Today travel films continue to be made but on the modern format of digital video. This genre as a whole, from the Screen Archive South East perspective, is largely a history of the white middle class with a film camera either on holiday or on a tour. Like the holiday photograph, work of this genre will always serve as a personal memento of being away from home, triggering memories when viewed after the event. From a cultural perspective, it also becomes associated with the phenomena of travel and tourism, and, in particular instances, with “the spectacle of the other”.
S. Hall, Representation: Cultural Representations and Signifying Practices, Open University, 1997.
Films in this theme:
Showing 16 to 30 of 257 results.
[Trip to Switzerland; Visit to London Zoo]
A trip to the mountains in Switzerland is followed by a day out in London, where the group of friends visit the zoo.
[Miscellaneous Topics: Gardens, Boating, Holidays, Family]
Scenes of family outings, river dredging, ice-skating, boat trips and a fiction film, in which a bird speaks to the audience through intertitles, filmed in the 1930s.
[Miscellaneous Topics: Boating, Ice-hockey, Holidays, Amateur Drama]
Holiday scenes off the coast of Madeira, on outings, a cruise, and a boat trip down the Norfolk Broads, filmed in the 1930s.
[Colonists in East Africa]
Various scenes of colonists in East Africa during the 1930s. The film features scenes of the landscape and some of the local people. The film also shows scenes of the colonists houses and aerial shots taken from planes.
[Journey to North Africa]
Amateur footage of a journey by boat to North Africa and of holiday excursions once there.
'Travel.' Memories of a Journey from India to England
An amateur film-maker records the people and places on his journey from Calcutta to Pompeii, travelling by rail and by motor ship.
[Tour: Departure at Folkestone [?]]
This short film shows a ship moving into port slowly passing the camera, followed by shots of several men standing on boat deck dressed in hats and leather driving coats. A motorcar is lifted off the harbour and hoisted onto the deck of a ship. A group of men then crowd another man holding a sheet of paper, possibly awaiting further instructions. The film ends with a close up of several older men talking then turning to look at the camera (continues on TID: 6463).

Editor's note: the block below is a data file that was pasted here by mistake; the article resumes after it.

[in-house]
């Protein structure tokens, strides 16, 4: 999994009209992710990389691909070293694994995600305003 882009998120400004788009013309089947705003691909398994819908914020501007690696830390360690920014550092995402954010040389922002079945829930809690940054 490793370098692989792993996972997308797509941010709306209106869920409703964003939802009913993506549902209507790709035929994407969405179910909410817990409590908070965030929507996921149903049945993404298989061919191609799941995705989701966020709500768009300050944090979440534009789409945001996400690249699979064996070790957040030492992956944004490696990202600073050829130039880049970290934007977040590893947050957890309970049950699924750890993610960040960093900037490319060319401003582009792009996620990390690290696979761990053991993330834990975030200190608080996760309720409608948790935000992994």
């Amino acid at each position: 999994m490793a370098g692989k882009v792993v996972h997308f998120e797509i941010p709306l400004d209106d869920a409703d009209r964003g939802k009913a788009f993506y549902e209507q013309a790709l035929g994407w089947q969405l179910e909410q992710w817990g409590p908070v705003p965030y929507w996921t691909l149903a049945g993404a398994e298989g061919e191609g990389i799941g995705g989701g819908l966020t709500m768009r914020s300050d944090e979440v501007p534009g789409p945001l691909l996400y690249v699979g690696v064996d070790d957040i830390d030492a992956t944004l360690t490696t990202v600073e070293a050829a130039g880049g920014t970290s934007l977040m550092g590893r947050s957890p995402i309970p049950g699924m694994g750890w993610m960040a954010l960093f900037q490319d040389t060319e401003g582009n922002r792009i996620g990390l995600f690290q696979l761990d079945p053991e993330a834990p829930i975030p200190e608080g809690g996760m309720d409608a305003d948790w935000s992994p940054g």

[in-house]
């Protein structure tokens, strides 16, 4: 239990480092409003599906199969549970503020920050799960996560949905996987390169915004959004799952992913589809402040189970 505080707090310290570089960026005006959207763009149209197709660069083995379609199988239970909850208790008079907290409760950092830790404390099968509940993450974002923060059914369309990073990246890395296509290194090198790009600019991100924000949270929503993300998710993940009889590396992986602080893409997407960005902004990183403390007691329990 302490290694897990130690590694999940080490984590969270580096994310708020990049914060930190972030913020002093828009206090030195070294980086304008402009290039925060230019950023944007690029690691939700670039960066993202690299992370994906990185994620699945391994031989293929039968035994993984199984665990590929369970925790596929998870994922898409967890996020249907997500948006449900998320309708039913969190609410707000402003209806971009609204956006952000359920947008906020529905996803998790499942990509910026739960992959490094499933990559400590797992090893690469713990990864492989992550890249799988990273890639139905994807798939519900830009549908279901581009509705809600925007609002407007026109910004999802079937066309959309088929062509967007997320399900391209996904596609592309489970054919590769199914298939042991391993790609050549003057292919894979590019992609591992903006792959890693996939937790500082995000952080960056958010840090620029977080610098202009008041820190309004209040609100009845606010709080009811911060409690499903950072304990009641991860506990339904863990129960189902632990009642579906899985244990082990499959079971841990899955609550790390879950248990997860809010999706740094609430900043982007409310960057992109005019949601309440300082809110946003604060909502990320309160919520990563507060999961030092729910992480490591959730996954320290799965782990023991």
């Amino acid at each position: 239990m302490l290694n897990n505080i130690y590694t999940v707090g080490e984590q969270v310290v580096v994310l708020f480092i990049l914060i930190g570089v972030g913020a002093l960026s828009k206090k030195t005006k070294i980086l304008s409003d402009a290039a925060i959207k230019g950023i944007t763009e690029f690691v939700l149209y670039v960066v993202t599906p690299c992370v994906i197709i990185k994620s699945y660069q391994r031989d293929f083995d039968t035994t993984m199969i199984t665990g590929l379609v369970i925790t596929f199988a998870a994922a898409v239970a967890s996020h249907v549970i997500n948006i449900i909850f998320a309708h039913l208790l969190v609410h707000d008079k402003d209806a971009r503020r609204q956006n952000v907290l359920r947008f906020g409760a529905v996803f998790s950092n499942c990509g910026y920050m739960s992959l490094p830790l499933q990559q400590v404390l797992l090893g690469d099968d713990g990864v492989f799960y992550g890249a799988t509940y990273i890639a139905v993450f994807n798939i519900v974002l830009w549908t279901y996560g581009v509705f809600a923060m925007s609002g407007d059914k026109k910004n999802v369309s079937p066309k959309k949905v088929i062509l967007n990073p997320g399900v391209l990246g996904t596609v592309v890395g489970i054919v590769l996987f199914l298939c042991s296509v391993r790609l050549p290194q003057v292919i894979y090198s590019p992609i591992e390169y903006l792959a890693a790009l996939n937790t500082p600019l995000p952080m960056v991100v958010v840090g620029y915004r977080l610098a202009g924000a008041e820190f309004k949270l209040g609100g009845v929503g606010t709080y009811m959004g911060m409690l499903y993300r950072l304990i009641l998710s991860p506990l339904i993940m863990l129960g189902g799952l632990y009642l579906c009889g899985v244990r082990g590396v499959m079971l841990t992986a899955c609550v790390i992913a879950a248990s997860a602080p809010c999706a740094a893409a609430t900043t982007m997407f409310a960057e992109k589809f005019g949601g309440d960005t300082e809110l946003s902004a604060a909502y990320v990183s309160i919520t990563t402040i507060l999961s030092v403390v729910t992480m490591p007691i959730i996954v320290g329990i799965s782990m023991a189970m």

[Tour: Loading Car on Board]
This short film (continued from TID: 6462) shows several men standing on deck dressed in hats and leather driving coats talking to each other as two motorcars are hoisted onto the deck of a ship by a crane (additional ship deck shots on TID: 6481). The film closes with shots of several cars driving off the ship, once it has moored in a port.
[Tour: Australia Bridge]
This short film shows views of a city harbour (Sydney?) with workers constructing a bridge, seen from an elevated position. The camera pans across two men, talking on the bridge, to capture views of the landscape; showing boats, industrial structures, cranes and workers, against a backdrop of built up residential areas along the water.
[Holiday to Belgium]
This film shows a series of market and street scenes filmed outside Brussels Town Hall by Ernest Shippam during a holiday in 1931. Several women in traditional national dress pass the camera carrying their shopping, accompanied by young children.
[Journey Through the Mountains]
This film shows a couple travelling through the Swiss Alps towards Italy in an open top car. The couple visit a harbour and the Middle Bridge (Mittlere Brucke) in Basel over the Rhine. Shots of a mountain range near St Moritz, and a hotel surrounded by a snowy landscape are followed by a tour of Italy visiting Bologna and Florence.
[London to Australia]
|Date||22-23 May 1930||ID||9328|
An intertitled travelogue film of a trip to Australia starts with a map showing the journey from London to Australia, followed by views at different stages of the route: a bus; arrival at a train station; a sea voyage; the crew and other passengers aboard ship. The ship docks in Melbourne showing several streets scenes. On to Sydney, with the Harbour Bridge, still under construction. A title reads: "Manley Beach" (sic) with footage of surfers and soldier crabs; closing with views over Brisbane.
This black and white film, taken while on holiday in Asia, combines family scenes aboard a boat and swimming at the beach, with views of the local fishermen hauling in their catch.
[Street Scenes in Shanghai]
Views of street scenes in Shanghai and surrounding countryside include street performers, acrobats and men at work amongst scaffolding. A dragon dance passes through the streets and various people are filmed in parks and gardens. This is followed by a river cruise and scenes of water transport.
Views of Rome filmed by Ernest Shippam in 1931, followed by portraits of a nun - Sister Joachim in a chapel garden walking with several children and a younger man.
Showing 16 to 30 of 257 results.